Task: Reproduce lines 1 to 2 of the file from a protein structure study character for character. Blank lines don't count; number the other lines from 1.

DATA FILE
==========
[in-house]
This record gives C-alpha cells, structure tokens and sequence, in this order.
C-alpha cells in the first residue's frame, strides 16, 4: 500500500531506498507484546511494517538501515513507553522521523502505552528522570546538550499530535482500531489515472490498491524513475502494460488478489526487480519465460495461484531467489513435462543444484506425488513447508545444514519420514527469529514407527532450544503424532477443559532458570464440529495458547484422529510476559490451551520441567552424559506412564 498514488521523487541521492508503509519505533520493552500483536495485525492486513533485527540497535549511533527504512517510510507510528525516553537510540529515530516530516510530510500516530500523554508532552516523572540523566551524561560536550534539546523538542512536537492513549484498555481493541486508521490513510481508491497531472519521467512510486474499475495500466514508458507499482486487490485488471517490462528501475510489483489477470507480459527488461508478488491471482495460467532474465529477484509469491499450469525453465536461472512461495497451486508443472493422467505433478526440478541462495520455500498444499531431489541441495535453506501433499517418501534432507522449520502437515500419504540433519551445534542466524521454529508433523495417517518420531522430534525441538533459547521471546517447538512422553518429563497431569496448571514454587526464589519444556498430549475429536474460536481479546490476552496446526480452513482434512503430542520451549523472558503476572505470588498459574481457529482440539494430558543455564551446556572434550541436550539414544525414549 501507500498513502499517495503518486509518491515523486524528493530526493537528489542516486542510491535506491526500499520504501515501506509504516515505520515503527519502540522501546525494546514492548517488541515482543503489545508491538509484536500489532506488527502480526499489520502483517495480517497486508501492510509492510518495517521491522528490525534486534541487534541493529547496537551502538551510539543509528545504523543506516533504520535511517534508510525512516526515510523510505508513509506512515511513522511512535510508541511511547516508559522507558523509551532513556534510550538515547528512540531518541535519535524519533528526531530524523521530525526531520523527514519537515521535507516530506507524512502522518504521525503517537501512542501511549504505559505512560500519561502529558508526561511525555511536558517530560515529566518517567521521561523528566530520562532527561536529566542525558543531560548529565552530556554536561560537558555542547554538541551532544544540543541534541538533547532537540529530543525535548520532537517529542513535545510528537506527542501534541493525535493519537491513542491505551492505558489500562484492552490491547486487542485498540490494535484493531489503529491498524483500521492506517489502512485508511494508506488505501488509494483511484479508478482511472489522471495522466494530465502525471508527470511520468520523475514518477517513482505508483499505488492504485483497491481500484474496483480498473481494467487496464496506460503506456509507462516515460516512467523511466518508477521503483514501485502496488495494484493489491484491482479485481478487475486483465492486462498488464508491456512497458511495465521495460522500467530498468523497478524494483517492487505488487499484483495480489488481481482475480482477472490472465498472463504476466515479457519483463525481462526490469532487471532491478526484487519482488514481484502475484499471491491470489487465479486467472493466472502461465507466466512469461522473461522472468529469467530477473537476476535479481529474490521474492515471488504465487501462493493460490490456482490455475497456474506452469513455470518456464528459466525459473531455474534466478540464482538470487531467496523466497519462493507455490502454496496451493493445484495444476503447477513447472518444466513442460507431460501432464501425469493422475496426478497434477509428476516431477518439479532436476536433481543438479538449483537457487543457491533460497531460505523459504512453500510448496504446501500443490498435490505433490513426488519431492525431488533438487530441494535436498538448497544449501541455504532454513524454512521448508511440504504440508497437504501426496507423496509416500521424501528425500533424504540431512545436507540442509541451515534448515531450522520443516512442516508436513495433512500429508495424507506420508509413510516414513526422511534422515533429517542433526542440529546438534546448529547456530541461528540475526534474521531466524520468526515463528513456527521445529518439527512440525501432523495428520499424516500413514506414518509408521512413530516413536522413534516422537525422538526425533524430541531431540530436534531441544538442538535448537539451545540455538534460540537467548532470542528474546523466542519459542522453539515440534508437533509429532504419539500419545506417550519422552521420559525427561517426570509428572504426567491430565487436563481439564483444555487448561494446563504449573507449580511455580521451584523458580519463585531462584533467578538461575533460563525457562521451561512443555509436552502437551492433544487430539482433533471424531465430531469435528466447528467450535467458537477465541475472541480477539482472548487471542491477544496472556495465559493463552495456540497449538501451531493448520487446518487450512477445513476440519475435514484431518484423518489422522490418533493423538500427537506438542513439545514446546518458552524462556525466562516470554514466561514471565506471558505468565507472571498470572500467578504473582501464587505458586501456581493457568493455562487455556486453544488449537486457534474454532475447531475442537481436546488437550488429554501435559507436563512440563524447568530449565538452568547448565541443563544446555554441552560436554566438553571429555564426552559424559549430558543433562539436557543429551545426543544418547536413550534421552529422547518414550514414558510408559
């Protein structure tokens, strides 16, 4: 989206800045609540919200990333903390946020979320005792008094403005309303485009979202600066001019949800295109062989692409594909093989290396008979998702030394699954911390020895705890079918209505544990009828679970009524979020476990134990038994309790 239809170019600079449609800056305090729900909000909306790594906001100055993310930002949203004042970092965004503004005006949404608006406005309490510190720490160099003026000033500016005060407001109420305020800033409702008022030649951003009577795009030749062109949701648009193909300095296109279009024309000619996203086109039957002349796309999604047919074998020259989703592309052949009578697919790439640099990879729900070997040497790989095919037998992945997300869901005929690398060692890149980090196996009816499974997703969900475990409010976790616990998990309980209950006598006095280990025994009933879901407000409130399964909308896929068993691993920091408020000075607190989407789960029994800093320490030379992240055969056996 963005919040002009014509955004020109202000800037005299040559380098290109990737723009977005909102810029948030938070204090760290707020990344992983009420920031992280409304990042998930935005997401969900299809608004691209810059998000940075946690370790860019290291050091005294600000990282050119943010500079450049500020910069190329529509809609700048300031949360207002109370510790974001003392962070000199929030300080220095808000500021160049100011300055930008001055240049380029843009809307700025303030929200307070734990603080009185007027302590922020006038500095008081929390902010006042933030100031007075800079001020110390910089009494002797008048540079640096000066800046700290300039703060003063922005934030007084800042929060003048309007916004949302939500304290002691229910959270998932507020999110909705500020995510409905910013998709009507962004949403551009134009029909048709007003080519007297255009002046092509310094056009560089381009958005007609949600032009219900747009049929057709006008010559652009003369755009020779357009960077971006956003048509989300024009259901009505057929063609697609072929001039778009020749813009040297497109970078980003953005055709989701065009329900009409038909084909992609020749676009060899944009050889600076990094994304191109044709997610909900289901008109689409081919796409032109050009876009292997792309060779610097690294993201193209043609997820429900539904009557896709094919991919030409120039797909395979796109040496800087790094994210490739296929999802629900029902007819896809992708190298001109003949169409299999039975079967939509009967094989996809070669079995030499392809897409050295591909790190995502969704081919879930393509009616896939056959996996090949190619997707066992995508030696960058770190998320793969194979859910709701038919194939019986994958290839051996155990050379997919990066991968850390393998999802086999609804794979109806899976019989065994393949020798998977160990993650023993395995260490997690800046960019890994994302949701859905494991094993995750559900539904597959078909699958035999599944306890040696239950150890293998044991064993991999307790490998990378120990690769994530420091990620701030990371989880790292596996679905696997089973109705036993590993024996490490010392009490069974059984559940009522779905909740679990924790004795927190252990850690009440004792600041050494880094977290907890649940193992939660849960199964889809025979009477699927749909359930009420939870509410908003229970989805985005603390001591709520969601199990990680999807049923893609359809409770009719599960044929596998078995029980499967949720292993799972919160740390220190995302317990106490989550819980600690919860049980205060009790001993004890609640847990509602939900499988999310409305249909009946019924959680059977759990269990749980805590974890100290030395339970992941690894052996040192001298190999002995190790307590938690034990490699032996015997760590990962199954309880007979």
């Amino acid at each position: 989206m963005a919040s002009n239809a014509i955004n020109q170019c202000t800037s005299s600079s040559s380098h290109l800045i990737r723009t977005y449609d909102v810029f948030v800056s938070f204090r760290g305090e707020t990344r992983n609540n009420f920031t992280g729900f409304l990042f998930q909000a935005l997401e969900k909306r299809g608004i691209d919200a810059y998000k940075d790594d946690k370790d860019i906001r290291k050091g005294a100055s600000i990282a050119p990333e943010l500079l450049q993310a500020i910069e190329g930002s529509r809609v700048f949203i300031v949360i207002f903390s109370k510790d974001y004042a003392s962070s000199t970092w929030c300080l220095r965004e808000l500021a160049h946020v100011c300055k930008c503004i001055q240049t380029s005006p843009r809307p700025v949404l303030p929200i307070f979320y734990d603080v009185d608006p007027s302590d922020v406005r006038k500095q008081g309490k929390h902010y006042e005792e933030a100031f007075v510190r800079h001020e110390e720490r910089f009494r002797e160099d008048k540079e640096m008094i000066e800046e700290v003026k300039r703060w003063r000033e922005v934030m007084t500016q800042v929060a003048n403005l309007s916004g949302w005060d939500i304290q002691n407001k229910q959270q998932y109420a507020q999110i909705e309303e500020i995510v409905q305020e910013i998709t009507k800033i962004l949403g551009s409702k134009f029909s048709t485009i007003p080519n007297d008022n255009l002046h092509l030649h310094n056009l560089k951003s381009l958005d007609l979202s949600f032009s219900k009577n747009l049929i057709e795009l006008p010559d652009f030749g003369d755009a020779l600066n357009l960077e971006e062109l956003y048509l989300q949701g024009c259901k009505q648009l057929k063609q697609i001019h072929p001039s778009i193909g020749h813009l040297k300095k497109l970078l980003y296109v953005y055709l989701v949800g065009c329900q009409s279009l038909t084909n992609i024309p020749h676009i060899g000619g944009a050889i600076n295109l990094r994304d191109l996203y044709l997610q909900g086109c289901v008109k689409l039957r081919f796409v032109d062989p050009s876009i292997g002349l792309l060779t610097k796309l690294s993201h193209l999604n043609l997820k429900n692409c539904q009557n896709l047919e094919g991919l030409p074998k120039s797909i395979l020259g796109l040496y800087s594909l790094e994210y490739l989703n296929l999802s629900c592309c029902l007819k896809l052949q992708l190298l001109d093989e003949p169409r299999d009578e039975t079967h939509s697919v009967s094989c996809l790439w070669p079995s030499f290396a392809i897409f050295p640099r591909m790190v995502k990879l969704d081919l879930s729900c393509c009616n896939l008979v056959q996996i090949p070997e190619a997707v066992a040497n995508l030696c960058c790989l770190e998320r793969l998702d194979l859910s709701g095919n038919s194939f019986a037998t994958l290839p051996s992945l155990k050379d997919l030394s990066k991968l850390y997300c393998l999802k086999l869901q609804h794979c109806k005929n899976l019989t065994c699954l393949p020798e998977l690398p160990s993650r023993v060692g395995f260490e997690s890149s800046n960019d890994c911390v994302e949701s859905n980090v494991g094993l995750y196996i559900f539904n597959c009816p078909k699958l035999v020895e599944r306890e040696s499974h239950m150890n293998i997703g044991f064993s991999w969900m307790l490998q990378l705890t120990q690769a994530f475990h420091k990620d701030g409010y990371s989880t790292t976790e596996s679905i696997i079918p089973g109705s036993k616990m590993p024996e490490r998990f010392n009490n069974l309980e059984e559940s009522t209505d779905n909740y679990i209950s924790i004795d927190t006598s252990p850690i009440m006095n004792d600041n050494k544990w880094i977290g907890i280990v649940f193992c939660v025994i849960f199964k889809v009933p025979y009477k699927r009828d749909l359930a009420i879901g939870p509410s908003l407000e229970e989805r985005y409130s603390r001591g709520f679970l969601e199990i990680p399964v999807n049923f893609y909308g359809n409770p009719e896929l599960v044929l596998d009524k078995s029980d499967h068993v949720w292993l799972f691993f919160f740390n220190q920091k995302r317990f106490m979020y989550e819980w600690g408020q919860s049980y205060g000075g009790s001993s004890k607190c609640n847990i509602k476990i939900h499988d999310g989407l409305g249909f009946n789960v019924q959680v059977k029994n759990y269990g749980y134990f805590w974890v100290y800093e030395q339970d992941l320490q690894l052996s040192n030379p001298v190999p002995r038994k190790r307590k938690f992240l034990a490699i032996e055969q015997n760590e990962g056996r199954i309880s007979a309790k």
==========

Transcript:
[in-house]
This record gives C-alpha cells, structure tokens and sequence, in this order.